Gas sensing gut pill beats breath test diagnosis

New trials of a breakthrough swallowable sensor have revealed the device is 3,000 times more accurate than current technology used to diagnose many gut disorders. The findings show the revolutionary gas-sensing capsule developed by researchers at RMIT University in Melbourne, Australia, could surpass breath testing as the benchmark for diagnosing gut disorders, paving the way to solving previously undiagnosed conditions. ...

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Patients with right-sided colon cancer have poorer survival rates than those with left-sided disease

Patients with colorectal cancer tumors on the right side may have poorer five-year survival rates than those whose tumors are located on the left side. However, a new large-scale retrospective study is the first to demonstrate a potential improvement of these outcomes. Study results show that nearly doubling the benchmark number of lymph nodes removed during operations for right-sided colon ...

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Diet matters less than evolutionary relationships in shaping gut microbiome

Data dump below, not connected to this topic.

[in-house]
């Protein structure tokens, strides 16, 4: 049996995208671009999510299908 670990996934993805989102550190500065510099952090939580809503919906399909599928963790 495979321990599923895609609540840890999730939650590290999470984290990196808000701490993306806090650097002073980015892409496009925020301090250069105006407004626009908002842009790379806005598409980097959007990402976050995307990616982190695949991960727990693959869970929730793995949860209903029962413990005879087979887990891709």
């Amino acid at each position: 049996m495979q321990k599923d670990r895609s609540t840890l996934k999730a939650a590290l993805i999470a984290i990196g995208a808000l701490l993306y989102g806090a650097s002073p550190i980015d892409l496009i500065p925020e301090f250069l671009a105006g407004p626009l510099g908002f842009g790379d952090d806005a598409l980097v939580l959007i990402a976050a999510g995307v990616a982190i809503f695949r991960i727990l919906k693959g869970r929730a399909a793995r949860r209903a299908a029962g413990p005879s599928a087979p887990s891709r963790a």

Gut microbes provide many services for their hosts, including digesting their food. Researchers have long known that mammals with specialized diets, such as carnivores and anteaters, have special types of gut microbes that allow them to eat that diet. Is the same true in primates? In the largest published comparative dataset of non-human primate gut microbiomes to date, a new ...

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Insights from metabolites get us closer to a test for chronic fatigue syndrome

A study led by researchers at the Center for Infection and Immunity (CII) at Columbia University’s Mailman School of Public Health has identified a constellation of metabolites related to myalgic encephalomyelitis/chronic fatigue syndrome (ME/CFS). Combining this data with data from an earlier microbiome study, the researchers now report they can predict whether or not someone has the disorder with a ...

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Gut bacteria byproduct protects against Salmonella

Researchers at the Stanford University School of Medicine have identified a molecule that serves as natural protection against one of the most common intestinal pathogens. Propionate, a byproduct of metabolism by a group of bacteria called the Bacteroides, inhibits the growth of Salmonella in the intestinal tract of mice, according to the researchers. The finding may help to explain why ...

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